Author: Public Orthodoxy

Between Rigorism and Relativism: The Givenness of Tradition

by Marcus Plested

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Tradition is the central problematic of modern Orthodox theology. We are a Church that takes tradition seriously. Where disagreements arise these tend to revolve around questions of fidelity to tradition. What does it mean to be faithful to the tradition of the Church? Just how free may we be with relation to the tradition of the Church?  I suggest that there are two main errors to avoid when tackling this controverted question – rigorism and relativism. Tradition, I argue, should be embraced in its totality and not selectively discarded or selectively defended.

Tradition is as much a verb as a noun, denoting the process of transmission (or handing over) as much as that which is handed over. Tradition is the mode in which the whole experience of the Church is handed over in lived history. It is the living continuum of faith comprising scripture, the achievements of the Fathers and the councils, sacraments and liturgy, iconography and canons, feasts and fasts, theology and prayer, and much more. Ultimately, it is a way of life – the life in Christ. But how do we discern what constitutes properly traditional theology? The road to such discernment, I suggest, lies between rigorism and relativism. Continue Reading…

The Complexity and Duplicity of Deciphering the New Ukrainian Law on Religion

by Anatoliy Babynskyi

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The problem of conversions between religious communities has existed in Ukraine  since the late 1980s and early 1990s,  when the country was struggling for independence and its religious map was being formed. The rise from the underground of the Ukrainian Greco-Catholic Church (UGCC) raised questions about the restitution of property lost as a result of the forced liquidation of the Church in 1946, when almost all Church property had been transferred to the Russian Orthodox Church (ROC). The resurgence of the underground Greco-Catholics coincided with the revival of the Ukrainian Autocephalous Orthodox Church (UAOC). This meant that conflicts over property arose not only among Greco-Catholics and Orthodox, but also within the Orthodox Church between the Ukrainian Exarchate of the ROC, which was renamed the Ukrainian Orthodox Church (UOC) in 1990, and the UAOC. In 1992, part of the UOC—including Metropolitan Filaret Denisenko—merged with part of the UAOC, which resulted in a third Ukrainian Orthodox denomination: the Ukrainian Orthodox Church – Kyivan Patriarchate (UOC-KP), which, like the UAOC, is not recognized by the rest of the Orthodox world. The emergence of another Orthodox jurisdiction led to a new wave of parish conversions.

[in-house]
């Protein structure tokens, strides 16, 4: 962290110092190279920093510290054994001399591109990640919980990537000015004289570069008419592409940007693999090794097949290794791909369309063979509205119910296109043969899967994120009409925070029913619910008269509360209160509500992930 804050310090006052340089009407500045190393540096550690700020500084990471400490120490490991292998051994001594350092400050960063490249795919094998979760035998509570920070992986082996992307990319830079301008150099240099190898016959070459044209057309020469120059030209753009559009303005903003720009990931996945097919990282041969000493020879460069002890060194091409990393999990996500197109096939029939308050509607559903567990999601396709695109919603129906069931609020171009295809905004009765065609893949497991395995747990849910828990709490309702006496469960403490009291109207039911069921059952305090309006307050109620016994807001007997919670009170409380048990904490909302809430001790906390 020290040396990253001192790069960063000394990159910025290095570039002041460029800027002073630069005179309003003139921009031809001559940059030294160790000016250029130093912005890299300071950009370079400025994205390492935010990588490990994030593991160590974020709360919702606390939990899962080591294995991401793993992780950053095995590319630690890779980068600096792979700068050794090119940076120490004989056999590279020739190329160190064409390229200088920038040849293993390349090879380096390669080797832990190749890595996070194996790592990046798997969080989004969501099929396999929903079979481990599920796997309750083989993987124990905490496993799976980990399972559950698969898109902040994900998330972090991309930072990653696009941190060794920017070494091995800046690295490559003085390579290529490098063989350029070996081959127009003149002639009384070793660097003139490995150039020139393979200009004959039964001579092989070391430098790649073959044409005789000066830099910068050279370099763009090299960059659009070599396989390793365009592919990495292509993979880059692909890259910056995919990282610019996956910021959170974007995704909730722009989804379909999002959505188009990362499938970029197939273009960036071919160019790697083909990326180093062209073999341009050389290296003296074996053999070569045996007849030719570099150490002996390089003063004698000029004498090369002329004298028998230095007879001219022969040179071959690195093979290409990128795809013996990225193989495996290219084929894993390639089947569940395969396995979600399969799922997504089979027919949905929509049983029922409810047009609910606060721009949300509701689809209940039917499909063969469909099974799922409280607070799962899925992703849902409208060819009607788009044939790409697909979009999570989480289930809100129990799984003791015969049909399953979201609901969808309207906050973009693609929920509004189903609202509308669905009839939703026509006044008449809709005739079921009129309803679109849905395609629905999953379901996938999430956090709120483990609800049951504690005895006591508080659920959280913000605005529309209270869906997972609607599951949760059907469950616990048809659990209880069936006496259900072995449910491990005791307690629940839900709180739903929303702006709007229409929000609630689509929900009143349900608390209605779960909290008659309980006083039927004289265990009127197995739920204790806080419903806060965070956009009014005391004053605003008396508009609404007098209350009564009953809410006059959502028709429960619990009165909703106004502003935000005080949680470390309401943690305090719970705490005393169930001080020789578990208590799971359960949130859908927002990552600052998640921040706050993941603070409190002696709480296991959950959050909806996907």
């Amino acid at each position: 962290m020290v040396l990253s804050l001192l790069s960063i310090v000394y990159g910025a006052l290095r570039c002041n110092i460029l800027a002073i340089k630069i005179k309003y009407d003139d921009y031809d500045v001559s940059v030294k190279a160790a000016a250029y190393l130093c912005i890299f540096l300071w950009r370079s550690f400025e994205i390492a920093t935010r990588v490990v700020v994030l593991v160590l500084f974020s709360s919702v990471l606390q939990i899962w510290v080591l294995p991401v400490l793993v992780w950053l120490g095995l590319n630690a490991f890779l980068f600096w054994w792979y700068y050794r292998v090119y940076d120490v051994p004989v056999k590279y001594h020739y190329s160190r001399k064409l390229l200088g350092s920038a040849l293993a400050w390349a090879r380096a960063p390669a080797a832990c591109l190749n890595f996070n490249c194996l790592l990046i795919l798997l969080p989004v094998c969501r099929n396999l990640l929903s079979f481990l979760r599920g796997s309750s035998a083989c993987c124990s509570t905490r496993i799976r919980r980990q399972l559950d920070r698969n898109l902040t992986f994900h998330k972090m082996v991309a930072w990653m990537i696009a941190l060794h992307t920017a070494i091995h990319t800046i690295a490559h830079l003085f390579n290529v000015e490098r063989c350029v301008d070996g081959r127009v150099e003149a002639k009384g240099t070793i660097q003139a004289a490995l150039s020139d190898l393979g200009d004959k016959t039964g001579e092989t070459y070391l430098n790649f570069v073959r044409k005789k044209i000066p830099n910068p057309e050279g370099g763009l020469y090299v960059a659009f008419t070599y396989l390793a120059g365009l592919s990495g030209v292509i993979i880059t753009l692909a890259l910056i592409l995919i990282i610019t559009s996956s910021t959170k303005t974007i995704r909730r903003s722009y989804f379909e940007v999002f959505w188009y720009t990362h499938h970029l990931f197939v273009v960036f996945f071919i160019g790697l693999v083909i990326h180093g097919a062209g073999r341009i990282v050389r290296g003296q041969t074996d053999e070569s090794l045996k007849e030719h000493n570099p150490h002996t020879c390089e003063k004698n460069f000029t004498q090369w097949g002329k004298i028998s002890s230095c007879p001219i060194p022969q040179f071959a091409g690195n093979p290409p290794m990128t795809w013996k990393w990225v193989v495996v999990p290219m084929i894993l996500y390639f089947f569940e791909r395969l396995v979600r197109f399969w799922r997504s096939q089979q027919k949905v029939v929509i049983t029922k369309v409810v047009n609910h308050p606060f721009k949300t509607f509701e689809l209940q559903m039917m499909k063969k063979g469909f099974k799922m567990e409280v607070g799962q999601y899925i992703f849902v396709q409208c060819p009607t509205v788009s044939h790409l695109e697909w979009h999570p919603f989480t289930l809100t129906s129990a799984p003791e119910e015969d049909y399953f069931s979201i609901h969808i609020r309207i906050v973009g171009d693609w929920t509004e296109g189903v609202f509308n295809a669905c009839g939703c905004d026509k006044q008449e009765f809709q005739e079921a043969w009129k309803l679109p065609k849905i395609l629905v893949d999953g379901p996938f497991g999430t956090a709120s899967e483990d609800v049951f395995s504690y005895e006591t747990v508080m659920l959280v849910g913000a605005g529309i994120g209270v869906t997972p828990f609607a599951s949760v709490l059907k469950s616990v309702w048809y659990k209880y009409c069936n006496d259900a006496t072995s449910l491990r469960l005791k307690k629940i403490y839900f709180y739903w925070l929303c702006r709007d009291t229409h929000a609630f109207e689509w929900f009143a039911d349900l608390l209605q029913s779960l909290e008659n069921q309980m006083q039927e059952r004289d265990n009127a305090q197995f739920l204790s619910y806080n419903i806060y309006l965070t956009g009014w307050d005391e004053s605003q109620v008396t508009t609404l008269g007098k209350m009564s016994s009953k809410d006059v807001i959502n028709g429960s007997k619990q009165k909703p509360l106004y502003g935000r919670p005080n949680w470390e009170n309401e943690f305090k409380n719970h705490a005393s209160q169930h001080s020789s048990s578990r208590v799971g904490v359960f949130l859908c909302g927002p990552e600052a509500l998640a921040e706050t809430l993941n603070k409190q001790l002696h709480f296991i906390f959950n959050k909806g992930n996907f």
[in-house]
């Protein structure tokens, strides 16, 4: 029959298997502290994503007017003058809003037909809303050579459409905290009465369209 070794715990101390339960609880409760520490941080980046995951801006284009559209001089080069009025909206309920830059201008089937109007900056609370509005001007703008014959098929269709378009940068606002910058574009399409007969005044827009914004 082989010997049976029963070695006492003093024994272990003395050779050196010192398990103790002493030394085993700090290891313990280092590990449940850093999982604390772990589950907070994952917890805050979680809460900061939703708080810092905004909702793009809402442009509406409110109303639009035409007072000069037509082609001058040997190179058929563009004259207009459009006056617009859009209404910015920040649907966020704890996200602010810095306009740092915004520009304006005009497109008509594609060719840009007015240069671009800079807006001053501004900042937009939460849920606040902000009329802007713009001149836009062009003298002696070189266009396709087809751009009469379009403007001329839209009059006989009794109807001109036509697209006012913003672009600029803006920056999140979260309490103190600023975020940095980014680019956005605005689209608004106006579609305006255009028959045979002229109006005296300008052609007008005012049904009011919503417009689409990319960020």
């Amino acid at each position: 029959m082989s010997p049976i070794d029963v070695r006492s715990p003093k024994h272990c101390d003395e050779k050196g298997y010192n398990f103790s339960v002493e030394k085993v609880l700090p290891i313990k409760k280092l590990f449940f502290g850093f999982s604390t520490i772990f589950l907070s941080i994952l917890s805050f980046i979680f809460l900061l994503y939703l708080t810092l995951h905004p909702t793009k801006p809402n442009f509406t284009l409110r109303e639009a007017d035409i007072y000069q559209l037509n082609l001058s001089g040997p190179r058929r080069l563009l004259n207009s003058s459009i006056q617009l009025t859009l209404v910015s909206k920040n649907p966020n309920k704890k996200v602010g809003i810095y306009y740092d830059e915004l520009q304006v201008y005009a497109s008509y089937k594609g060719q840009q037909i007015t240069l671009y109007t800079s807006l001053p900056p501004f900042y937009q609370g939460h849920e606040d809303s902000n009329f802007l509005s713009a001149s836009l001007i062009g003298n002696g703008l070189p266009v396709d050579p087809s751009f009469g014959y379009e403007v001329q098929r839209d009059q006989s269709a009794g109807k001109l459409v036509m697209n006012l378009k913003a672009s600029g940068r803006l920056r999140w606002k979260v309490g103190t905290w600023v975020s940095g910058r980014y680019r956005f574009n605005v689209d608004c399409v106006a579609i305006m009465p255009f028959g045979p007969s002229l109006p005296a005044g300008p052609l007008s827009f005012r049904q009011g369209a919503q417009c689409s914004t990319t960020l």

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The Power of Sexual Purity: An Orthodox Response to the Sexual Revolution of Our Time

by David C. Ford and Mary Ford

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In this modern day and age, when sexual promiscuity – i.e., any sexual relations outside marriage – abounds all around us, why would anyone choose to live in sexual purity? How could refraining from all sexual relations outside of marriage ever be more fulfilling, more satisfying, than having sexual adventures before getting married, and perhaps even after marriage through having affairs?

The Orthodox Church’s answer would begin, we think, with affirming what our Saints through all the centuries have always known from their own life-experience, as shaped by the life of the Church – that virtue, including sexual purity, has power, contributing greatly to the deep inner peace, profound joy, true love, and ineffable satisfaction that come from finding our “true selves” through living in the way our Creator intends for us to live. Continue Reading…